It’s official, I’ve survived my first semester of grad school!
One semester down, four more to go!
Before starting grad school, I ridiculously overestimated the free time I would have and am currently laughing at myself for even imagining I would have such a thing as “free time”. After first attempting to make monthly updates about my grad school experience and quickly realizing that there was just no time for that, I set a goal to blog updates during midterms and then finals. HA! After realizing that wasn’t going to happen either, here I am finally blogging about my first semester of grad school in December!
It’s amazing to me to think about how exactly one year ago I was completing and submitting my grad school applications to seven different universities. Two months later, receiving an interview at the university I had been dreaming about being accepted to and attending. Now, a year later, I’ve completed my first semester at that same university and I couldn’t be more grateful!
Toledo has surprised me in all the best ways. My experience in this city has been completely different than my time spent in Mt. Pleasant during undergrad (no shocker there haha) and I’ve loved getting to experience the things that a larger city has to offer. I also never imagined that I would have the time to experience this city as much as I have (which has also helped me to keep my sanity throughout the semester). From Mudhens games and Saturday morning yoga downtown, to the Toledo Zoo and my first UT football game, Toledo has brought me so much more than just grad school classes and clinical experiences.
The week before classes started, my cohort began our grad school experience with a retreat at the 577 Foundation in Perrysburg. We spent the day meeting each other, creating pottery, working through scavenger hunts, and learning more about what our entire program would entail… a.k.a. the calm before the storm.
At UT each SLP cohort is split into two tracks throughout the entire program; the blue track and the gold track. Being assigned to the blue track, I spent my first semester taking classes that focused heavily on the child and school-based topics of SLP, while the gold track was assigned to the classes that were geared towards the adult and medical-based topics. Next semester both tracks will switch and take the opposite classes. My classes included Language Development and Disorders, Speech Sound Disorders, and Diagnostics, along with both my treatment practicum and diagnostic practicum. Since I’m most passionate about working with children, having the classes that focused on the child population was definitely the best way to start grad school!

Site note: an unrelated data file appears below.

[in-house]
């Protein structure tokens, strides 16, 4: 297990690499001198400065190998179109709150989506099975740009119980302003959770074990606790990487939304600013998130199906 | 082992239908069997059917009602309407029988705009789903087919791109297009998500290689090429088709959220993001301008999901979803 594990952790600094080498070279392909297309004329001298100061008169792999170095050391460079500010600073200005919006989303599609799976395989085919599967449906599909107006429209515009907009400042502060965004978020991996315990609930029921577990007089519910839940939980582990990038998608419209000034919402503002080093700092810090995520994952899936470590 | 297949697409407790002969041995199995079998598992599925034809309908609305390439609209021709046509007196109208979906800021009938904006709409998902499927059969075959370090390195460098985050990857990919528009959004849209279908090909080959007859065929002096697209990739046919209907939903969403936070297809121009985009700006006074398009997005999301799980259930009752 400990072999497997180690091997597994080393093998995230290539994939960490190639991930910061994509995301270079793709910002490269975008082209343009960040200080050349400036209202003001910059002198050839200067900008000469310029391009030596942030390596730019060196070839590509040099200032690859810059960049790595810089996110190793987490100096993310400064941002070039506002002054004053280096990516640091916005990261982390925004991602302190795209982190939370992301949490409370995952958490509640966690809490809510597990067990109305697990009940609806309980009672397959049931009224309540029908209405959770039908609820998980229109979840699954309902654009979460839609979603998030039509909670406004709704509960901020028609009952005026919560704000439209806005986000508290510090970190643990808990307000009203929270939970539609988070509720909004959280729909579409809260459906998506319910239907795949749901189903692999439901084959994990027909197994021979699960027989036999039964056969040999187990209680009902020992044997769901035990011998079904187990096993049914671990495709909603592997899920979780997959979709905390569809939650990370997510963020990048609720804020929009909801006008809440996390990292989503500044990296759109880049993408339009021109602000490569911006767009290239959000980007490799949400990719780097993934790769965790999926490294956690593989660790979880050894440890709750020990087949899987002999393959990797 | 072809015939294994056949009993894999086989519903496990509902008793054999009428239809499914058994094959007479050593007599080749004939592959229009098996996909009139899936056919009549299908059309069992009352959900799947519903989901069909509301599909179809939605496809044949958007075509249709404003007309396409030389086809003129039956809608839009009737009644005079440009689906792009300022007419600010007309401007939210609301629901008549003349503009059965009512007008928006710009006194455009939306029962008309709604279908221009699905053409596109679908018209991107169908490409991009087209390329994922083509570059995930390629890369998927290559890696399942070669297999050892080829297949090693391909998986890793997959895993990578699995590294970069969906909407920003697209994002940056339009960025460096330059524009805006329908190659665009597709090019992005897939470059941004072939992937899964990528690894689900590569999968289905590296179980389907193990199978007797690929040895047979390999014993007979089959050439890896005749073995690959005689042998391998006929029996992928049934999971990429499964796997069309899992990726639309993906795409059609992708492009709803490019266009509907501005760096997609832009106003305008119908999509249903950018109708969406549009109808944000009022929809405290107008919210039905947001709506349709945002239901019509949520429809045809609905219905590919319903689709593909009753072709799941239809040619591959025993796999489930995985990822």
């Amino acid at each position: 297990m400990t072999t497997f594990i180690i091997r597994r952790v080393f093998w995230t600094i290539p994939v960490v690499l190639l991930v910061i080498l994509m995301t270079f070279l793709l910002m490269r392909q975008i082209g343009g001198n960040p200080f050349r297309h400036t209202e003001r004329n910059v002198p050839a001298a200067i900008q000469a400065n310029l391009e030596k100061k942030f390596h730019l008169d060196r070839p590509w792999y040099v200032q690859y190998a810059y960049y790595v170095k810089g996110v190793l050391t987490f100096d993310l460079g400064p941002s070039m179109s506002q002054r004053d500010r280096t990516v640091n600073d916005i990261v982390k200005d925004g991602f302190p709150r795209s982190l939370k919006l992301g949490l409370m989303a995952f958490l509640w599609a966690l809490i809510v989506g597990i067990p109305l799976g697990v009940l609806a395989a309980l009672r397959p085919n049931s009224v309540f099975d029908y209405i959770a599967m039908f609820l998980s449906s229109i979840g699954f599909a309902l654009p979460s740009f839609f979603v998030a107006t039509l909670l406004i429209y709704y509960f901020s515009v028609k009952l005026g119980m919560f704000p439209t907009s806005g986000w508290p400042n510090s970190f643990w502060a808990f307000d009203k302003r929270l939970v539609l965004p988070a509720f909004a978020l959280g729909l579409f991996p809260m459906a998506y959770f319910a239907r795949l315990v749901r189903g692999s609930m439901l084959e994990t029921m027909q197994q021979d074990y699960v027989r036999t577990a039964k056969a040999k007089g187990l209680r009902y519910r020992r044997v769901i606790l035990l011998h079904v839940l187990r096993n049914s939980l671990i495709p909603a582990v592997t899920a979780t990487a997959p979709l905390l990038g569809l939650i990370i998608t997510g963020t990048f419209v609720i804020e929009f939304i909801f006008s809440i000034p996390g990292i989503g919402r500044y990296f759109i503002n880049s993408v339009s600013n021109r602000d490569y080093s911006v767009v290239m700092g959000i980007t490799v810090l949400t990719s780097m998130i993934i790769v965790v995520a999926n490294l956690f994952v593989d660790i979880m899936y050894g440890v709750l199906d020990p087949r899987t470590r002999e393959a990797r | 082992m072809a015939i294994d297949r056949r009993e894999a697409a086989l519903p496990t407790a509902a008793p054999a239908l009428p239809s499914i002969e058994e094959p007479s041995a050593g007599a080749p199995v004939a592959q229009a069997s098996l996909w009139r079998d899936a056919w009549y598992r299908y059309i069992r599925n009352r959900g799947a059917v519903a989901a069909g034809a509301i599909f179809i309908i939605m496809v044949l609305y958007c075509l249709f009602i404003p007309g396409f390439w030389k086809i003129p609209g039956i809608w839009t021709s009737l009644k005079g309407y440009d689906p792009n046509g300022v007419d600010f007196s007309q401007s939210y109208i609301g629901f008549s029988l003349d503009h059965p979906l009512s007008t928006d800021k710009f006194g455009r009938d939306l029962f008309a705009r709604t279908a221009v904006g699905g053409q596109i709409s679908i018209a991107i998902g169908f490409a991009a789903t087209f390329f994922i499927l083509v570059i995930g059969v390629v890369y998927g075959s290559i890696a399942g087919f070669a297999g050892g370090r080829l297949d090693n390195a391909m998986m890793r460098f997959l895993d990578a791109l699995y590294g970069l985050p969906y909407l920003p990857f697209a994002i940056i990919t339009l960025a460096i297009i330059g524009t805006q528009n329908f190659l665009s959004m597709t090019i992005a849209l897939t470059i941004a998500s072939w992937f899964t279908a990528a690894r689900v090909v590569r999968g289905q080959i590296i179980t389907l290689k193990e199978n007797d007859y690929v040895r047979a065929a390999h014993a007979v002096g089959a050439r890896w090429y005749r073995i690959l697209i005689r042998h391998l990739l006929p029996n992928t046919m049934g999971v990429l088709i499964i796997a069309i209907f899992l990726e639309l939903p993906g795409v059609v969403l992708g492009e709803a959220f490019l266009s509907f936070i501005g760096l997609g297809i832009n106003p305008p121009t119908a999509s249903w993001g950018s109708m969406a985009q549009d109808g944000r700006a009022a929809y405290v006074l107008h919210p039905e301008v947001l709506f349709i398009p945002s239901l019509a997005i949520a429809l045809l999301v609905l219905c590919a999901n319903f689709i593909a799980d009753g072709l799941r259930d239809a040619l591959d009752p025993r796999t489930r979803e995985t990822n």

This semester I received an off-campus clinical placement at SunBridge Preparatory School. On interview day, 6 months earlier, I had learned a little bit about this potential clinical placement and loved everything I was hearing. SunBridge is a school in Toledo that serves many children of low S.E.S. and works to “bridge” the gap between poverty and the ability to obtain higher education. I provided therapy to two students, one in 4th grade and one in 5th, and loved every second! By being assigned students in upper-elementary, I was able to learn so much about providing therapy that focuses heavily on reading, writing, and curriculum-based interventions. Many people don’t understand why an SLP would provide intervention in these content areas, even though each of these areas fall within our scope of practice. I loved having the opportunity to provide therapy that helped these students to build skills in these academically-based language areas that also helped them within the classroom setting.